Having doubts about what to pack for a trip to Iceland is a very frequent problem for first-time visitors. We were on that side last year, but now with two visits in two different seasons to the land of ice and fire in our bag, we’re handing out some hopefully helpful advice for those looking to go there.
The background of travelling to outdoor and nature destinations certainly helped us getting a head start on our packing, but that wasn’t enough. We had to update our clothing to cater for the conditions in Iceland and it was well worth it.
Some context first. Travelling to Iceland almost certainly involves a lot of outdoor activities, such as hiking, visiting lots of waterfalls, going on a glacier or wildlife watching, among many others. Now, join all of these wonderful activities together with the ever changing weather. Really, every 5 minutes it seems to change. Well, don’t worry too much! It’s not always raining or super windy and, in fact, having to brave the nature elements is one of the things that makes Iceland a magical place.
We have been to Iceland during late summer and late winter. Although different seasons, they do have a lot of similarities when it comes to packing and share a lot of common ground.
Let’s start our list.
Layers will be super important all-year-round and particularly in the winter, where skin tight base layers are a must. Opt for multiple thin layers instead of thicker ones. Ditch cotton and only use lightweight and breathable wool or synthetic fibers. Outer layers should include fleece jackets, sometimes more than one. In the summer, this gets a bit relaxed and a t-shirt should be enough under the jacket.
Waterproof and Windproof
Another must-do that also applies throughout the year. It rains frequently and the wind can turn a normal not-so-cold day into a freezer. Ideally, jackets and coats should be capable of handling some rain and wind. The more the better. There are some lightweight jackets that can handle a lot of rain and wind, depending on the quality and how much you’re willing to spend. In the winter time, it’s normal to combine one of these jackets with another jacket or coat, creating an extra layer that suits the conditions.
Pants should be weather-resistant as well, at least a bit. Go for the outdoor specific ones. One possible solution is to have waterproof over pants, which is what we do when it starts to rain stronger. Forget jeans or similars, it’s not a good idea, at all!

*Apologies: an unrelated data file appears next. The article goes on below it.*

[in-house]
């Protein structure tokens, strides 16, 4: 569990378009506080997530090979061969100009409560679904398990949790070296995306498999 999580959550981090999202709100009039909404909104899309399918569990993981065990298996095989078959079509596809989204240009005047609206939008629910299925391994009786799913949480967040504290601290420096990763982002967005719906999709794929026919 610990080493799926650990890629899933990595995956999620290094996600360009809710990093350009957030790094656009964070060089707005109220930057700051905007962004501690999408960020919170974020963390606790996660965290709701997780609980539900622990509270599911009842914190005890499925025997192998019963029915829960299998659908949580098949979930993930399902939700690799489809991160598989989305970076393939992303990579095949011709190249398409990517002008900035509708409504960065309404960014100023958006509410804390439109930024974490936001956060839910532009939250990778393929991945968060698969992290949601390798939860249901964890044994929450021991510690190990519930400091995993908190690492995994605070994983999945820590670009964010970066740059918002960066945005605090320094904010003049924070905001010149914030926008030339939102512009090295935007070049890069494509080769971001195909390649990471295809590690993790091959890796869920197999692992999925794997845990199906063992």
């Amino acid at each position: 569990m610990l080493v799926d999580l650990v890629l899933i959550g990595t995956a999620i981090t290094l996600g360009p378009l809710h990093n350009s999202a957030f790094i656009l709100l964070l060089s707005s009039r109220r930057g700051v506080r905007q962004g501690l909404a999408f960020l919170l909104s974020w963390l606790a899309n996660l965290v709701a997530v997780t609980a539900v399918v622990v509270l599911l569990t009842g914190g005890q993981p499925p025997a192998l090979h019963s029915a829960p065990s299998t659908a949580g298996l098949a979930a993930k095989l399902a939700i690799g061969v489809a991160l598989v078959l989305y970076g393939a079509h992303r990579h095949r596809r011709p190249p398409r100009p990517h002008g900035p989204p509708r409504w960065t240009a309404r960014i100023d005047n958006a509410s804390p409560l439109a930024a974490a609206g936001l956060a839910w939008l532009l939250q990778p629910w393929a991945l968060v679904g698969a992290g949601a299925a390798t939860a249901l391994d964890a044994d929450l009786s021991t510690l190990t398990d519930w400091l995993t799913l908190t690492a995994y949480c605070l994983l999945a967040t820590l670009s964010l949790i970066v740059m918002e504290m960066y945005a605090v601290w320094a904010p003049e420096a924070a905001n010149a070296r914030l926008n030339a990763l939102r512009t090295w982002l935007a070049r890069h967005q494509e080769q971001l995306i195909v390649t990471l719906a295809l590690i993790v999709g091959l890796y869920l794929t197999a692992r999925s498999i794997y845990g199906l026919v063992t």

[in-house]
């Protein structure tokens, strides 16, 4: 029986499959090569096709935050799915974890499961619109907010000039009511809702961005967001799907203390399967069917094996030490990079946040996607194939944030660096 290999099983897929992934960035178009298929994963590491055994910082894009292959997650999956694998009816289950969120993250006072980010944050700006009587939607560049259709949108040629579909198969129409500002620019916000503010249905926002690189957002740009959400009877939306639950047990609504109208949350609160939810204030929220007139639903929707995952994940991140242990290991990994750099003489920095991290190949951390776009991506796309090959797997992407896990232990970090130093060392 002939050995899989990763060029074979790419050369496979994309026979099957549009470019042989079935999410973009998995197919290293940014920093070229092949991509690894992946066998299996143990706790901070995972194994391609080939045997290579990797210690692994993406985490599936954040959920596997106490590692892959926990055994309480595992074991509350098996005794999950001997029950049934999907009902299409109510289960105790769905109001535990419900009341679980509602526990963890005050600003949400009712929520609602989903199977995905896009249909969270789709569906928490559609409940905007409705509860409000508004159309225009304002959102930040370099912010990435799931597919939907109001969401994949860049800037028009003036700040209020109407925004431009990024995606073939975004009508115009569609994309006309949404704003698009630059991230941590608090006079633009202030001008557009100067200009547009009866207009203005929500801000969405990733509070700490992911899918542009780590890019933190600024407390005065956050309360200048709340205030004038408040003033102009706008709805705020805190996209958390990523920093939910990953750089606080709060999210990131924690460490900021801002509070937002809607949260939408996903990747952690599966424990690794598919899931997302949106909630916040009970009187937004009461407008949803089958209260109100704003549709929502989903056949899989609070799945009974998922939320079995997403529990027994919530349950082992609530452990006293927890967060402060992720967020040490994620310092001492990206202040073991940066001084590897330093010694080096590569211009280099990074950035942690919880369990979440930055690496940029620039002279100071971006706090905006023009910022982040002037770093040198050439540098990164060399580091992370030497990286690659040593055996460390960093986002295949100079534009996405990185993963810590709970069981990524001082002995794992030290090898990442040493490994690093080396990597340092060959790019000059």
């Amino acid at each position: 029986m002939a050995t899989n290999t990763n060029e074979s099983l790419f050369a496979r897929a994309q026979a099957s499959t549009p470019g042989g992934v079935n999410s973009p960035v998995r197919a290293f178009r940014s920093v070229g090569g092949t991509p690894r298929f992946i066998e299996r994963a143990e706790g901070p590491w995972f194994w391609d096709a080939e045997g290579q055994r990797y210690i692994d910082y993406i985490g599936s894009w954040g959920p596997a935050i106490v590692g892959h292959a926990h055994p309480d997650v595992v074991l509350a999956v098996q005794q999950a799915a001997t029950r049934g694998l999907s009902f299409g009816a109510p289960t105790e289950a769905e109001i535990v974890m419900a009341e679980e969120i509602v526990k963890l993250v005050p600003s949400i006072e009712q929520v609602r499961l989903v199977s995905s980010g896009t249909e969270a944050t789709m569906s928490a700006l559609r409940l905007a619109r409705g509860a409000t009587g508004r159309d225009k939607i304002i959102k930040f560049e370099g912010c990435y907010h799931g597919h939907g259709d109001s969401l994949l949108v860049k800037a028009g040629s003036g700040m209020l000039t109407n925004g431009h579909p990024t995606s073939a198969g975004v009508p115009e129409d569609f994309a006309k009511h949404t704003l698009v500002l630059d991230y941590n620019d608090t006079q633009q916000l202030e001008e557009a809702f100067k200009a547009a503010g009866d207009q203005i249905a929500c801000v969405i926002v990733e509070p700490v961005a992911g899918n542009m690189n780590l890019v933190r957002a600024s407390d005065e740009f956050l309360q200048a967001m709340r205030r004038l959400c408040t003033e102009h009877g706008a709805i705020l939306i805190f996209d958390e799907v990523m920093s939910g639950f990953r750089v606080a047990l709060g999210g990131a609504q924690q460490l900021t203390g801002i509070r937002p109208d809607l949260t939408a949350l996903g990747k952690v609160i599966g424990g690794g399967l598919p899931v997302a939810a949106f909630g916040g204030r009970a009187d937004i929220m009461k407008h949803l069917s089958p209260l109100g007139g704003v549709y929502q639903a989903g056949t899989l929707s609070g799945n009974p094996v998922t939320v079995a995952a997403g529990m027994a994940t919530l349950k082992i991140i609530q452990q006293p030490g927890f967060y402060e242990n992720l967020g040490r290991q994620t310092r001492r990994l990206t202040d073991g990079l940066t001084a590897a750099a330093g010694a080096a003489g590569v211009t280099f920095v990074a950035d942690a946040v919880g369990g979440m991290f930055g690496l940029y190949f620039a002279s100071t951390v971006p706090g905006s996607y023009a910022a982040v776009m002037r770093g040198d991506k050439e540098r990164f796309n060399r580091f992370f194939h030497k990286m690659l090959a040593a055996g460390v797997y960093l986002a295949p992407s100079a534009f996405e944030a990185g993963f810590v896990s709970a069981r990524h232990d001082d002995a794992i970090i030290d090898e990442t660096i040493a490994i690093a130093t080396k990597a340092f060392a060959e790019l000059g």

These tips will also be helpful when going to see some waterfalls due to the water spray!
Gloves, Beanie, Scarf
Protect your body extremities. In the winter, this is even more important. Good quality gloves and are a must to keep your hands warm, and you’ll never go outside without a beanie. Summer time could be a bit more relaxed, but we still recommend it. We never really used a scarf, but it might be useful as well.
Don’t forget this! Wait, but isn’t Iceland cold? Yes and.. no! You must have heard of the blue lagoon and its very warm bluish water. Well, there are plenty more hot pools to choose from around the country. Not to be missed.
The outdoors can be really rough, depending on where you’re going. Water, mud, snow or rocks are some of the things to be found. We recommend at least good hiking shoes, and that’s for a more casual approach. No trainers or sneakers! The ideal is to have good boots, water resistant, with ankle protection and insulated to the cold, which is more useful in the winter with snow and ice. For example, we have hiking boots and mountaineering boots for more serious stuff and weather conditions.
Don’t forget the socks! Having decent shoes is a good way to start, but good socks will make your feet happy. Look for warm wool winter socks.
A backpack will be useful to store layers, for example, but also food or your camera. A smaller 20L to 30L backpack should do the trick unless you’re carrying a lot of gear.
Needless to say that you’ll need a camera to capture all the beauty of Iceland. We won’t get into a lot of details as we’re planning an article specifically for photography. Besides the camera, don’t forget to pack enough memory cards and batteries. A tripod is also useful for all the waterfalls and the northern lights!
Lip care. The Icelandic cold wind isn’t forgiving on your lips.
Sunglasses. In the summer, there is almost 24h of daylight.
With these on your side, you won’t have to rush to the stores and buy extra stuff once you get there, after realising you’re not ready enough for the weather conditions. And believe us, we’ve seen it a lot for beanies, gloves and jackets. It also saves you some headaches about “how am I going to dry these beautiful jeans” or “my awesome shiny shoes are not so shiny anymore”.
One exception is when staying in Reyjkavík and going out for a meal. It’s useful to have non-outdoor normal clothing.
Here’s a checklist of the fundamentals:
✔ Layers Layer Layers
✔ Waterproof and windproof jacket(s)
✔ Waterproof pants
✔ Warm socks
We hope these tips on what to pack for a trip to Iceland are handy and that they will make your visit even more enjoyable.
Let us know what you think!